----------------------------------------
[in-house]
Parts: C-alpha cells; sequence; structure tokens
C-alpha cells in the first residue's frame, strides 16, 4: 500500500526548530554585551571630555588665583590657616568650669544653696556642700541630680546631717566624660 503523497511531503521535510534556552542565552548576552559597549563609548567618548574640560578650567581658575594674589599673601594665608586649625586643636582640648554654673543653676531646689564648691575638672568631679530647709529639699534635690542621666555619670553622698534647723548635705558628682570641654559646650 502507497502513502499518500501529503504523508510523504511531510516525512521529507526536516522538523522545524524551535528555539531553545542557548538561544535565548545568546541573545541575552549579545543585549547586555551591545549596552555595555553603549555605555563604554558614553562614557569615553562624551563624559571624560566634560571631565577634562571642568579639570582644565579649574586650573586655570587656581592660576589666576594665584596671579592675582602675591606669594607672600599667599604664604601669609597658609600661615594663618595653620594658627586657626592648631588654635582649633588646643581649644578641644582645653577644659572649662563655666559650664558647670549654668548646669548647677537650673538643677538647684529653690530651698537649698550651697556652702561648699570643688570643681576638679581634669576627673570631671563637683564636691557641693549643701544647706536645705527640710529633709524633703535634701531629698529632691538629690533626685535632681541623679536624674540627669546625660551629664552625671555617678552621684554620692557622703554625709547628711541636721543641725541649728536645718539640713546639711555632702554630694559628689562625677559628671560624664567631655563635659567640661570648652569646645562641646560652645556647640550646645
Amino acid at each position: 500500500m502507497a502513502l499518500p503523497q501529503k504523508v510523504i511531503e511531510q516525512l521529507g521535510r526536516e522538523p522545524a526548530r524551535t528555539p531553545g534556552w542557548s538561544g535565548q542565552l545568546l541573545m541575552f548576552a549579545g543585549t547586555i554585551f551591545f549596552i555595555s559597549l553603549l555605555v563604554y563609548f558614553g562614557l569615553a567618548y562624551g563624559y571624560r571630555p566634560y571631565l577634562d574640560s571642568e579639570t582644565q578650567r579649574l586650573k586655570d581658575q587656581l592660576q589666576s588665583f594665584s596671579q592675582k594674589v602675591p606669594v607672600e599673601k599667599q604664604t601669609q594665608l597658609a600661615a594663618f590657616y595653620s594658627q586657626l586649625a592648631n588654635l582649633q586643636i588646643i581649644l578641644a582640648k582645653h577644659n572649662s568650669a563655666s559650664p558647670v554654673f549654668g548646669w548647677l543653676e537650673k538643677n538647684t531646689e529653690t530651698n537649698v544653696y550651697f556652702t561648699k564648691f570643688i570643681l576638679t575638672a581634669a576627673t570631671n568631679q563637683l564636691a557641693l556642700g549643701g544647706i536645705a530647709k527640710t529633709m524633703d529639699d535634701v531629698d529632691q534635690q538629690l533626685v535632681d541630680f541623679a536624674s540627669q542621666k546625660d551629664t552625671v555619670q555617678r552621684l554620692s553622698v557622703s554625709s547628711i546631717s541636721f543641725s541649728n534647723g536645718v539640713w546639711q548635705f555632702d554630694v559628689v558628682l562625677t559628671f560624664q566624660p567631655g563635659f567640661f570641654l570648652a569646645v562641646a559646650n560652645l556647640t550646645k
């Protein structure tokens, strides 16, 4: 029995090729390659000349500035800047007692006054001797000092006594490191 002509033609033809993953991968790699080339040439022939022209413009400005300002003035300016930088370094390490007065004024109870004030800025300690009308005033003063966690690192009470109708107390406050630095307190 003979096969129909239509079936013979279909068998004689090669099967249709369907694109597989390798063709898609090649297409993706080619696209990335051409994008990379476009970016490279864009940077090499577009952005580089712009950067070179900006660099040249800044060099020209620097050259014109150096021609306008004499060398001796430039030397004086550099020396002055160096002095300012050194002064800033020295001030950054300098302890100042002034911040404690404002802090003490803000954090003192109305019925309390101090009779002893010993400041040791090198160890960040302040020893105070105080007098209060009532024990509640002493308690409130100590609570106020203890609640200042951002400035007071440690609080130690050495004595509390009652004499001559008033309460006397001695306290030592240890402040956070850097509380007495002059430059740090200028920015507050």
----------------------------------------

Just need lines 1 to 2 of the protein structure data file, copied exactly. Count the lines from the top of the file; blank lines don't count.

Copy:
[in-house]
Parts: C-alpha cells; sequence; structure tokens